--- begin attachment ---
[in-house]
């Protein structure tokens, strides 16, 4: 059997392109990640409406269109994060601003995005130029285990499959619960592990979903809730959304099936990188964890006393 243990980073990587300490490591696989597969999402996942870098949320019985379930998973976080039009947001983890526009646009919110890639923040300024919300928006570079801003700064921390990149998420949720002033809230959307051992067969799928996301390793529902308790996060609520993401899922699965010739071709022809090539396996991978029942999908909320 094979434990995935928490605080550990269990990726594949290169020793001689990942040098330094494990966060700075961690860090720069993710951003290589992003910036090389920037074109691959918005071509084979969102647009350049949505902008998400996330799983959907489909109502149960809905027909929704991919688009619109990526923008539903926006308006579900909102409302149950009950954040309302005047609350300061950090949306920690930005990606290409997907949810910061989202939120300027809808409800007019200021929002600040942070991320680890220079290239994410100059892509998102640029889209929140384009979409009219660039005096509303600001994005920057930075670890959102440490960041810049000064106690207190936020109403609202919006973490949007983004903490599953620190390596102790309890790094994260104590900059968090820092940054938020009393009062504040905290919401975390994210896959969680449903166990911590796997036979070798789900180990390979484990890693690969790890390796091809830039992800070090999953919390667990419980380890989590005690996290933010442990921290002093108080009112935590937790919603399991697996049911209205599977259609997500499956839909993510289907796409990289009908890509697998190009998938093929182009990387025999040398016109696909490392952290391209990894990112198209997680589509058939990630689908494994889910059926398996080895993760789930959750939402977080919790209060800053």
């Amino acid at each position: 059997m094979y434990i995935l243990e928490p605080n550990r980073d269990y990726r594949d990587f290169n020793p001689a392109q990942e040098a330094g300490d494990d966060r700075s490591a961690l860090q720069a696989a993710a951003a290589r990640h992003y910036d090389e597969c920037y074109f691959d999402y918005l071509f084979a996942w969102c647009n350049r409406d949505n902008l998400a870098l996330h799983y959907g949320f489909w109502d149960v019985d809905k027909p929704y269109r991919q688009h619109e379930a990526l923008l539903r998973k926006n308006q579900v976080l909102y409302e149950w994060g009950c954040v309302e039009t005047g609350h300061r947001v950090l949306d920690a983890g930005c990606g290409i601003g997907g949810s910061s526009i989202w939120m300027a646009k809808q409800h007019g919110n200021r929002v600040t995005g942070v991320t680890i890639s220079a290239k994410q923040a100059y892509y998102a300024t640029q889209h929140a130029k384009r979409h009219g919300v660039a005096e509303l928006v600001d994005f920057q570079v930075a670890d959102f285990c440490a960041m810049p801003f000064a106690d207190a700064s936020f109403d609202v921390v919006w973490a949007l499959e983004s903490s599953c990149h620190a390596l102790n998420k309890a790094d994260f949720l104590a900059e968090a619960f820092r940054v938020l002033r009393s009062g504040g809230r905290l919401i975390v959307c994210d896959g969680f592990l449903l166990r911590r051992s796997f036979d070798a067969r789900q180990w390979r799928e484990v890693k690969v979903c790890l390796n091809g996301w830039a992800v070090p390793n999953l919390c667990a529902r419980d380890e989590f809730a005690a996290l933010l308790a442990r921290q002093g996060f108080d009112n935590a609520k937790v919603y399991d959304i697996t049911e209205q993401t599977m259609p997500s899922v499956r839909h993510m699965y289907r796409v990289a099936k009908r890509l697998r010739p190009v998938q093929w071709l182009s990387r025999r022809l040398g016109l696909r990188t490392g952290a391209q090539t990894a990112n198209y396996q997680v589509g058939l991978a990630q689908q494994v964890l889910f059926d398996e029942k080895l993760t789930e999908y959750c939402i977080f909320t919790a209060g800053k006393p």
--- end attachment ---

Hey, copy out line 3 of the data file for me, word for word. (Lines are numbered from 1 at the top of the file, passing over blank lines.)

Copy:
């Amino acid at each position: 059997m094979y434990i995935l243990e928490p605080n550990r980073d269990y990726r594949d990587f290169n020793p001689a392109q990942e040098a330094g300490d494990d966060r700075s490591a961690l860090q720069a696989a993710a951003a290589r990640h992003y910036d090389e597969c920037y074109f691959d999402y918005l071509f084979a996942w969102c647009n350049r409406d949505n902008l998400a870098l996330h799983y959907g949320f489909w109502d149960v019985d809905k027909p929704y269109r991919q688009h619109e379930a990526l923008l539903r998973k926006n308006q579900v976080l909102y409302e149950w994060g009950c954040v309302e039009t005047g609350h300061r947001v950090l949306d920690a983890g930005c990606g290409i601003g997907g949810s910061s526009i989202w939120m300027a646009k809808q409800h007019g919110n200021r929002v600040t995005g942070v991320t680890i890639s220079a290239k994410q923040a100059y892509y998102a300024t640029q889209h929140a130029k384009r979409h009219g919300v660039a005096e509303l928006v600001d994005f920057q570079v930075a670890d959102f285990c440490a960041m810049p801003f000064a106690d207190a700064s936020f109403d609202v921390v919006w973490a949007l499959e983004s903490s599953c990149h620190a390596l102790n998420k309890a790094d994260f949720l104590a900059e968090a619960f820092r940054v938020l002033r009393s009062g504040g809230r905290l919401i975390v959307c994210d896959g969680f592990l449903l166990r911590r051992s796997f036979d070798a067969r789900q180990w390979r799928e484990v890693k690969v979903c790890l390796n091809g996301w830039a992800v070090p390793n999953l919390c667990a529902r419980d380890e989590f809730a005690a996290l933010l308790a442990r921290q002093g996060f108080d009112n935590a609520k937790v919603y399991d959304i697996t049911e209205q993401t599977m259609p997500s899922v499956r839909h993510m699965y289907r796409v990289a099936k009908r890509l697998r010739p190009v998938q093929w071709l182009s990387r025999r022809l040398g016109l696909r990188t490392g952290a391209q090539t990894a990112n198209y396996q997680v589509g058939l991978a990630q689908q494994v964890l889910f059926d398996e029942k080895l993760t789930e999908y959750c939402i977080f909320t919790a209060g800053k006393p």